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SHREWSBURY FOLK FESTIVAL with The Ballads of Child Migration *POSTPONED*
THIS GIG HAS BEEN POSTPONED DUE TO COVID
“The Ballads of Child Migration”
“A poignant and powerful history lesson with an impressive cast” – The Guardian
I was asked to be part of this amazing project a short while ago.
In November 2018, a collective of brilliant and respected musicians and singers are taking to the road to tell the moving story of Britain’s forced child migrants.
Featuring award-winning folk artists: John McCusker, Michael McGoldrick, Boo Hewerdine, O’Hooley & Tidow, Chris While, Julie Matthews, John Doyle, Jez Lowe, Andy Seward and Andy Cutting.*
[For Shrewsbury and other dates in 2020 – I will play Andy Cutting’s part! More details about this to follow once I know]
The concert, presented as a series of songs, narration, slides, audio and film clips, premiered at last year’s Celtic Connections festival in Glasgow, where it was described as “without doubt the most memorable concert of the festival.” The songs in this concert were recently heard as part of a major BBC Radio 2 dramatisation of Michael Morpurgo’s book Alone on a Wide Wide Sea, which deals with the same subject. The radio drama, including the music, starred Toby Jones and Jason Donovan and reached an estimated audience of 6 million listeners.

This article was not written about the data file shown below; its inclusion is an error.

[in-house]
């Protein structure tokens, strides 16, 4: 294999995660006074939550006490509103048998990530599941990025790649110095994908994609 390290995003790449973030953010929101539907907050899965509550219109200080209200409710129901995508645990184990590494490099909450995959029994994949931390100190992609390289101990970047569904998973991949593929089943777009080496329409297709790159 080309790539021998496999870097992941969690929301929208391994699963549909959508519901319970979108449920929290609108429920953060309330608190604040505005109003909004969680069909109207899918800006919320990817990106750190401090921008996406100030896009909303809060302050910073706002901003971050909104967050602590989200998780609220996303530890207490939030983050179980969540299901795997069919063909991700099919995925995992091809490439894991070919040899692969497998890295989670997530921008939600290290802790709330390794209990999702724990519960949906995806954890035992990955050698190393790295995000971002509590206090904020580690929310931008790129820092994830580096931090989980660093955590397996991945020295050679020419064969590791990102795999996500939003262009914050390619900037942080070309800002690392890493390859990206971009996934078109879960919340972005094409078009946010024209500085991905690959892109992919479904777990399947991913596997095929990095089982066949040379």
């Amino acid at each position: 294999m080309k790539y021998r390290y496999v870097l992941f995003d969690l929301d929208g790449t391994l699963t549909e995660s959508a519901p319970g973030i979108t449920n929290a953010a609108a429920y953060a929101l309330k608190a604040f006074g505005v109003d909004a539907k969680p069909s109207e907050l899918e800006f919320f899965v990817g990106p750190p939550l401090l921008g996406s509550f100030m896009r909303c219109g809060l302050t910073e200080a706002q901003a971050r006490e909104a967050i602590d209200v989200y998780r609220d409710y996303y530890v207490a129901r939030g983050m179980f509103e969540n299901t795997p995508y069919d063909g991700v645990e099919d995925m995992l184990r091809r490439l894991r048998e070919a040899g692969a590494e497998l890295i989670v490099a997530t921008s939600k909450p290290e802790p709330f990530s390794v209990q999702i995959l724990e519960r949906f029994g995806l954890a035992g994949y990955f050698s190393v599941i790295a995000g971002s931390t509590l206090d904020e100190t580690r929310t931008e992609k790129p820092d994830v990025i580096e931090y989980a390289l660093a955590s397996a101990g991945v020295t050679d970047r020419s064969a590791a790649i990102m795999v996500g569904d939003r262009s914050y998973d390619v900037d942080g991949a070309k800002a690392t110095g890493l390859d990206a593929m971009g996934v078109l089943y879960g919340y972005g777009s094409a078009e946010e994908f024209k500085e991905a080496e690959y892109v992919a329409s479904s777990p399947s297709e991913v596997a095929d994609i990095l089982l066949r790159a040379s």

Forced child migration is a little known and dark part of the history of Britain. More than 100,000 children from Britain were sent overseas (to places including Australia and Canada) with the promise of finding a better life. Some did find the happy lives they longed for; many others found only hardship, abuse and loneliness.
The Ballads of Child Migration is a tribute to those children, some of whom were sent abroad as recently as 1970.
“[It] brought the Royal Albert Hall to a stunned silence” – BBC Radio 2
“We have only praise and commendation for The Ballads of Child Migration” – Folk Radio UK
“One of the pre-eminent song collections of recent times, poignantly re-telling one of the most important stories to have emerged from these islands“ – Mark Radcliffe, BBC Radio